Brooklyn Sports and Entertainment, an affiliate of Nets Sports and Entertainment, LLC, on March 8 issued new images of the Barclays Center seating bowl.
Another lawsuit has been filed aimed at halting the Brooklyn development that includes a new arena for basketball's Nets.
Peter Williams said in his lawsuit filed Tuesday that he still owns the air rights over a lot that is part of the footprint of the 22-acre Atlantic Yards project.
A spokesman for developer Bruce Ratner did not immediately return an e-mail seeking comment.
Ratner plans an arena for the New Jersey Nets, who will become the Brooklyn Nets, plus 16 residential and office towers. The arena is to open in 2012.
The project was delayed by lawsuits challenging the state's right to use eminent domain to clear the site of existing residents and businesses. But several holdouts agreed last month to sell their property and move.
Last month, a judge cleared another big hurdle for Ratner -- the transfer of private land for use in the controversial and long-delayed project.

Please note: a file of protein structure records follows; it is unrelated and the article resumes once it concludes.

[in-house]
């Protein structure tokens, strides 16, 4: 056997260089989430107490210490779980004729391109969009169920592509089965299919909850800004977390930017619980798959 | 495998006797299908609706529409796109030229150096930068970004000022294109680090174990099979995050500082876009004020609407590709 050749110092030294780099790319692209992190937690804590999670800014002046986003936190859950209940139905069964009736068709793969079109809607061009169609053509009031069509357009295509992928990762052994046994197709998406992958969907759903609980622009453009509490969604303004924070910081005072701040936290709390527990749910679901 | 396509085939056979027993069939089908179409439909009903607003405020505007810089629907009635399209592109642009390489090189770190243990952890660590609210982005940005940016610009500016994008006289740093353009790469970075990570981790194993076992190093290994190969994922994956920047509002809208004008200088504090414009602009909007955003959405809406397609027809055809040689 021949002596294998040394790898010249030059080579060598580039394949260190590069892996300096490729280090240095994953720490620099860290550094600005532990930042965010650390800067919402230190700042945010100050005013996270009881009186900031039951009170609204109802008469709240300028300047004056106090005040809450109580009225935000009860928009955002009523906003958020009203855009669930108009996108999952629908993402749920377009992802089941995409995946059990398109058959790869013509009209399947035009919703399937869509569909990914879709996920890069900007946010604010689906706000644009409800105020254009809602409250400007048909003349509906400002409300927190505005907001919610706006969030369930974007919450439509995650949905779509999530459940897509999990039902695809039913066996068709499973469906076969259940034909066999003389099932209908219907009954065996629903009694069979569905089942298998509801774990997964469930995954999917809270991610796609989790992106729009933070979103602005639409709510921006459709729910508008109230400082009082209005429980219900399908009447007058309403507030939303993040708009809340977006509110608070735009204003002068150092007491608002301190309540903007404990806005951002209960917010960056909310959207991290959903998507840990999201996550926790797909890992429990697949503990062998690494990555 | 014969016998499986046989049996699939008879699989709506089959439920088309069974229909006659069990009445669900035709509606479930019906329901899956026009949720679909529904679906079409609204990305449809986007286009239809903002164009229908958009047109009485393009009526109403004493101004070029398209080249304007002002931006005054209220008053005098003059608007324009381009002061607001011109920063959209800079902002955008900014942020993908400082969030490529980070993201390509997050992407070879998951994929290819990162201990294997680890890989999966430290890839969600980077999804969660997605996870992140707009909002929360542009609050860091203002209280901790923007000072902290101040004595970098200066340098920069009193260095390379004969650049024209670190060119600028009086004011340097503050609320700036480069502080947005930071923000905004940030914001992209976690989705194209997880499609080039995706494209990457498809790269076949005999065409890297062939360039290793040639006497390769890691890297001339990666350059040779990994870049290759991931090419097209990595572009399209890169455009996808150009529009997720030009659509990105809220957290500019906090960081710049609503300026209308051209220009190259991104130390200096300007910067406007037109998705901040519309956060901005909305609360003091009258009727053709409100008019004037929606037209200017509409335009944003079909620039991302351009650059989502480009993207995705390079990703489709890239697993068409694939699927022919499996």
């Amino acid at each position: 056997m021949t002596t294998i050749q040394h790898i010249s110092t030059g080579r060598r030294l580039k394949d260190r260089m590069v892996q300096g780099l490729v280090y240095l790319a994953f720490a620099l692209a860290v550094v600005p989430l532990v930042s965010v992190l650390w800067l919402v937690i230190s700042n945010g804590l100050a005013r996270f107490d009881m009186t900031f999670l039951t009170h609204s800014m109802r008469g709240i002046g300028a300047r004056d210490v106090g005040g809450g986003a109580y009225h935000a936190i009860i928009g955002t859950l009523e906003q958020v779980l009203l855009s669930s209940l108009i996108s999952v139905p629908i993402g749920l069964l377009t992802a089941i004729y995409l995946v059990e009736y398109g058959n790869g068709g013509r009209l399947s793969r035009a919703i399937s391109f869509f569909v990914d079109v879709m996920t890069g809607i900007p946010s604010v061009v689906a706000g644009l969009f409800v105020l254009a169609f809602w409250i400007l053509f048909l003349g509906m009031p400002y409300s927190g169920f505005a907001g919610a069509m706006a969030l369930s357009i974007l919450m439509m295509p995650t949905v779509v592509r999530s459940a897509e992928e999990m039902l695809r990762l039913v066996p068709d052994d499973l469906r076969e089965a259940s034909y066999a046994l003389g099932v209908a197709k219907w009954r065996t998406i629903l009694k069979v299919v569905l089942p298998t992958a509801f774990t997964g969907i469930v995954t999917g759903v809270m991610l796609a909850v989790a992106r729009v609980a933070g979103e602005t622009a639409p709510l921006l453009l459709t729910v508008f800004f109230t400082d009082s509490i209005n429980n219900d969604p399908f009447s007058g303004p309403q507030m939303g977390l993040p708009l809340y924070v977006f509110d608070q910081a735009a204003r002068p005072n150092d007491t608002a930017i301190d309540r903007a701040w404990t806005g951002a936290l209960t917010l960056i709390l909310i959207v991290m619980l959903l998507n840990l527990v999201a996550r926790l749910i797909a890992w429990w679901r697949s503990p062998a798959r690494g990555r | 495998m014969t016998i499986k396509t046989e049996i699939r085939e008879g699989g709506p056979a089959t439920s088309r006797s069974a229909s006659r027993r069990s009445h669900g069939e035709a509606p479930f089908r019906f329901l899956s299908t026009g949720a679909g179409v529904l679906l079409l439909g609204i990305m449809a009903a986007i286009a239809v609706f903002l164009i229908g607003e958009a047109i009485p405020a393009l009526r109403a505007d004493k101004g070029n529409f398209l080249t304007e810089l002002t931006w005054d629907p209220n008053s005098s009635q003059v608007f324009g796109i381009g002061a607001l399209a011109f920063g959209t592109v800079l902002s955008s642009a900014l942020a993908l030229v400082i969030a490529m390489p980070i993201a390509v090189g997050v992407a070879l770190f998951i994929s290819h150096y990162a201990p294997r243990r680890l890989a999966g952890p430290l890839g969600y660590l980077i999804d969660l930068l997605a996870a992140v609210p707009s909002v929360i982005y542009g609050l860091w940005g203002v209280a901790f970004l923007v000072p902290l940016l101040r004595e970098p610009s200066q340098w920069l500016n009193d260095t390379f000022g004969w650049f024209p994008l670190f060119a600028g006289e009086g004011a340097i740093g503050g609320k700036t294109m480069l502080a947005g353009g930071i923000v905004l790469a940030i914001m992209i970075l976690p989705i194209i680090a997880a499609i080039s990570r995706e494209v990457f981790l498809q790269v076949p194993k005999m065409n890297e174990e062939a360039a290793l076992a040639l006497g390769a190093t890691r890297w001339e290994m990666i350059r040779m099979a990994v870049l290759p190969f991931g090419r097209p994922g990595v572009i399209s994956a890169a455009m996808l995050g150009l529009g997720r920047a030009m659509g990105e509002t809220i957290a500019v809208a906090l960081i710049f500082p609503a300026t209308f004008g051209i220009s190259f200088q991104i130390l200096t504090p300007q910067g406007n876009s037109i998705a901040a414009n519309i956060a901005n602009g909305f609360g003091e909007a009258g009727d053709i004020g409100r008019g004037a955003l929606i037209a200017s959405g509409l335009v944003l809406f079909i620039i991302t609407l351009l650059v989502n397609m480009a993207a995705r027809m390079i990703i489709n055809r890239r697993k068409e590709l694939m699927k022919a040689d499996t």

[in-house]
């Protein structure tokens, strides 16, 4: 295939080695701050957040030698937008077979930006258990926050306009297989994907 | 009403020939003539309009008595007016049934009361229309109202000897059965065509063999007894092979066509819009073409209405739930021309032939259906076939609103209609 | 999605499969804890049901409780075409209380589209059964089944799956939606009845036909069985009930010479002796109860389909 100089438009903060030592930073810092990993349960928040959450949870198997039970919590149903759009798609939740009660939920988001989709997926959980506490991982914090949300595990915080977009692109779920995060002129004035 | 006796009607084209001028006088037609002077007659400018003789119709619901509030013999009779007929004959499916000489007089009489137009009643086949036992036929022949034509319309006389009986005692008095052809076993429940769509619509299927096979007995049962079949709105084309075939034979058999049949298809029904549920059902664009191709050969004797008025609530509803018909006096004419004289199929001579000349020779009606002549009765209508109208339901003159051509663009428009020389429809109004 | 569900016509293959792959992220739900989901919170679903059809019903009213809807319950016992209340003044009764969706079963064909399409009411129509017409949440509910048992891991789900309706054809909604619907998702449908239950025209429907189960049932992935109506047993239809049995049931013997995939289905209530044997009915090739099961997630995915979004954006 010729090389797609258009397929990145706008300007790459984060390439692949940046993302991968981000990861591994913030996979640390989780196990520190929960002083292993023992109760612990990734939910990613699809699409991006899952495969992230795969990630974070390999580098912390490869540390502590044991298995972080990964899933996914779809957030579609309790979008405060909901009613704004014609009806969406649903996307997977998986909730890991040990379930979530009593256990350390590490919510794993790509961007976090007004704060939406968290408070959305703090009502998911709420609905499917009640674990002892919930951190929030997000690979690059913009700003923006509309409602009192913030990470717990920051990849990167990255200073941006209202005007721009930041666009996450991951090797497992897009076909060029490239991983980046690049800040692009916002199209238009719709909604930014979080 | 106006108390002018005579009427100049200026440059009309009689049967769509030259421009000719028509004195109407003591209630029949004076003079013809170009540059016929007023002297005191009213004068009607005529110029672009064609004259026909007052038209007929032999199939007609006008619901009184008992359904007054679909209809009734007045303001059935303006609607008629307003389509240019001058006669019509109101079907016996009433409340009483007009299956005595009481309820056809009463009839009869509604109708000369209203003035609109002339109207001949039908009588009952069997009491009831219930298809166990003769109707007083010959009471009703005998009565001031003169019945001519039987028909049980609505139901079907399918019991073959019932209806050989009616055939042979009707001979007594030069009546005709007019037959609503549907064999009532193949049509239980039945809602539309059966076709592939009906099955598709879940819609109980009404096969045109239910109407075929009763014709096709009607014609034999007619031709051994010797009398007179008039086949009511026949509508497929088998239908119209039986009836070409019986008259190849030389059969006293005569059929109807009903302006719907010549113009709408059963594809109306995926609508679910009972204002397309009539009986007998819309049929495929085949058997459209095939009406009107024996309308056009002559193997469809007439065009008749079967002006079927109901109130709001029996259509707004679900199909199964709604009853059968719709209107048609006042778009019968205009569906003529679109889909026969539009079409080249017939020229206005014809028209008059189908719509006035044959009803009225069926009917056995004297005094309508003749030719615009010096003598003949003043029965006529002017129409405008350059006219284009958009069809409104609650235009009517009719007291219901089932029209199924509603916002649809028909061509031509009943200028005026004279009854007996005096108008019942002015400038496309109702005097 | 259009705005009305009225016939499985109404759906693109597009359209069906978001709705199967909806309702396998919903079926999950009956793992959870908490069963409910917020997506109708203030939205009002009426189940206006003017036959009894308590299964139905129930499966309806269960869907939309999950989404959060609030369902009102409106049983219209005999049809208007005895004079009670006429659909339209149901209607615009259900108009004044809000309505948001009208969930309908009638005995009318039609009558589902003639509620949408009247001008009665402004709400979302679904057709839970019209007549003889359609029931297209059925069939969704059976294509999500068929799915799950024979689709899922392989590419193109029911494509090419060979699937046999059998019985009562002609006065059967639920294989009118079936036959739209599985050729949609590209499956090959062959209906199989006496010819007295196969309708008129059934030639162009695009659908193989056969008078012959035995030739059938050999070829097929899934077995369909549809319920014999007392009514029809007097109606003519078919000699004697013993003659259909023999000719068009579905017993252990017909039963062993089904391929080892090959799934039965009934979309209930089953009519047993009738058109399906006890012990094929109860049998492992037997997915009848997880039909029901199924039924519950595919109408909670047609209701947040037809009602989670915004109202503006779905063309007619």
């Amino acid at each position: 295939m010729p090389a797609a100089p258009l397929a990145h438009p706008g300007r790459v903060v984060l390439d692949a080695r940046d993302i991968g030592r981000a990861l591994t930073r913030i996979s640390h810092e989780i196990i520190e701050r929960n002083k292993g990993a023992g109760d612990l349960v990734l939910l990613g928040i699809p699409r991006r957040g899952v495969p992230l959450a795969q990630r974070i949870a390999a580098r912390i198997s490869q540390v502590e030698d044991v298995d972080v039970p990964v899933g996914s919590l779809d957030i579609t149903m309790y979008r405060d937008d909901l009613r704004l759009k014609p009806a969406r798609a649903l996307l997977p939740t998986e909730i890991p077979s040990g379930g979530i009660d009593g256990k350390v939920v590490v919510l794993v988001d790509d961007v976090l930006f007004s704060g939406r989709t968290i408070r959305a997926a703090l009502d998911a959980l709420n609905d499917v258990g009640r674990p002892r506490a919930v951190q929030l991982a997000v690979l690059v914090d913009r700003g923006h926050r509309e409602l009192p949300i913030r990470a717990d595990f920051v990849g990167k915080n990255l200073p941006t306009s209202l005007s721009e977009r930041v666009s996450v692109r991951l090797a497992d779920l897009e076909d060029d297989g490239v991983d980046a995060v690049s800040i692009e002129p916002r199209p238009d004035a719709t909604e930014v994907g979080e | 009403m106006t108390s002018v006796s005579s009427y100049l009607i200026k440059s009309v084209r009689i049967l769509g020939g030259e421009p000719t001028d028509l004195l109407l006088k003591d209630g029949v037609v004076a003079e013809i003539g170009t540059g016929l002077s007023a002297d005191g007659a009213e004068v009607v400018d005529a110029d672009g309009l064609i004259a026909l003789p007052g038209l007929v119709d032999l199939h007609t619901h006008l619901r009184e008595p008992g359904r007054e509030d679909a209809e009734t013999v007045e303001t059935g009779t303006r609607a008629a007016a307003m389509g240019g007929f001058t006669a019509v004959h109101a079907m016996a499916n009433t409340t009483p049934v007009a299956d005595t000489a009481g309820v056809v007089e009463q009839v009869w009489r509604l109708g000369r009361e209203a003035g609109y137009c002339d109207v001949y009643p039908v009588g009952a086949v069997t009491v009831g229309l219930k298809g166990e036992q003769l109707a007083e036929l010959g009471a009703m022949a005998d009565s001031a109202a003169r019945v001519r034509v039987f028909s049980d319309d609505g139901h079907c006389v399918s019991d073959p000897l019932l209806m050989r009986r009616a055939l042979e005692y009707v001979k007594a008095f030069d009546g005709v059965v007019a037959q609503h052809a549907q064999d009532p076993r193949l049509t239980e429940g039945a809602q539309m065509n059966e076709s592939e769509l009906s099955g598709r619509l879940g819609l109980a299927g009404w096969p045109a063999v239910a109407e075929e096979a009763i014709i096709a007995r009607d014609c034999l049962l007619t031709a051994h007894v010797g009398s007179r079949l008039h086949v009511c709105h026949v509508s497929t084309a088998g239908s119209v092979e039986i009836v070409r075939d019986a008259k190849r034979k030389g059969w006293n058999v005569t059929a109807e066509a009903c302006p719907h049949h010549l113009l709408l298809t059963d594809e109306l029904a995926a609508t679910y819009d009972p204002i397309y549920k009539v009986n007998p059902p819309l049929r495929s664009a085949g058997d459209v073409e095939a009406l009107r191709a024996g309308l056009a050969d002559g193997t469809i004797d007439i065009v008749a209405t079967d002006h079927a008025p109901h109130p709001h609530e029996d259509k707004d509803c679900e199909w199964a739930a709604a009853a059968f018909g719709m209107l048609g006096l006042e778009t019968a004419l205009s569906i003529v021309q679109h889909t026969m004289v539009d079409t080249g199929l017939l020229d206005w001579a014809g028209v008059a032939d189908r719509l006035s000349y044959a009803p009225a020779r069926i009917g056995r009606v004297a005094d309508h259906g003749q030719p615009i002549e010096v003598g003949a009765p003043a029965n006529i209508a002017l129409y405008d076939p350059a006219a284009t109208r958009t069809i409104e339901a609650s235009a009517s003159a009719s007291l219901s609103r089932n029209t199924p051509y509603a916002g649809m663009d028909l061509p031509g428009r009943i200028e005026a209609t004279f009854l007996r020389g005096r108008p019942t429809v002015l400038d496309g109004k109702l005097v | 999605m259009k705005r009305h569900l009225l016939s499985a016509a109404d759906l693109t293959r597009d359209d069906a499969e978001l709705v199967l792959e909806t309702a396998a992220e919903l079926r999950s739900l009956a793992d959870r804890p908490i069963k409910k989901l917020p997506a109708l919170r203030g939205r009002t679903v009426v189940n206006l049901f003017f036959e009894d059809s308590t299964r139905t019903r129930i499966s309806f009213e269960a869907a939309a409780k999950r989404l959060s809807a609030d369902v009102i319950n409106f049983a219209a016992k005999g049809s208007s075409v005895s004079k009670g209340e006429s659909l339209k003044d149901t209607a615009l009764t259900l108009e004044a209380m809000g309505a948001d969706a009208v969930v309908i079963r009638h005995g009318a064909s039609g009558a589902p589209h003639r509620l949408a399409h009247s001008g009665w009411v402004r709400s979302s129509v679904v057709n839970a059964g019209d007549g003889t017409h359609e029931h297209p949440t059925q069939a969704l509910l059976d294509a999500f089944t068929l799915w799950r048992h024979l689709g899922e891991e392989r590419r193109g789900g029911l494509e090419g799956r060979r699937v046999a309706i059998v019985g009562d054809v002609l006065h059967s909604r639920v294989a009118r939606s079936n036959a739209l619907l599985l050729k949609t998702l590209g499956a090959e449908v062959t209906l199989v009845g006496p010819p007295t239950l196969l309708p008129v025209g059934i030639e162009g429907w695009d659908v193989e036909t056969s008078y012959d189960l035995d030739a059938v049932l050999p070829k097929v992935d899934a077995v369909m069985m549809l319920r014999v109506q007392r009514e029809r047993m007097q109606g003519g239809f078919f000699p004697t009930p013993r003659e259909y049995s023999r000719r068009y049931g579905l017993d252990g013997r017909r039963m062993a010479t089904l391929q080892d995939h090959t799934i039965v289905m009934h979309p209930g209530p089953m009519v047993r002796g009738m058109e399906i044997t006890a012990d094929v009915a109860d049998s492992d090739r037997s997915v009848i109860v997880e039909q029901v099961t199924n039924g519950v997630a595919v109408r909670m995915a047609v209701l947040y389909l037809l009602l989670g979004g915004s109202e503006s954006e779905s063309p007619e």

Justice Abraham G. Gerges rejected a challenge by local property owners to the state's use of eminent domain. The land is being the Empire State Development Corporation, a state entity, and it will be controlled by Ratner's company.
Homeowners and community leaders in Prospect Heights and surrounding neighborhoods have raised a number of objections to try and stop the project -- one of which was that the project had changed markedly since getting state approval three years ago.
Opponents have two other lawsuits against the project, which has the support of Mayor Michael Bloomberg.
The new Nets arena will include 18,000 seats for basketball and 19,000 seats for concerts and, according to the designers, be an "intimate" seating configuration.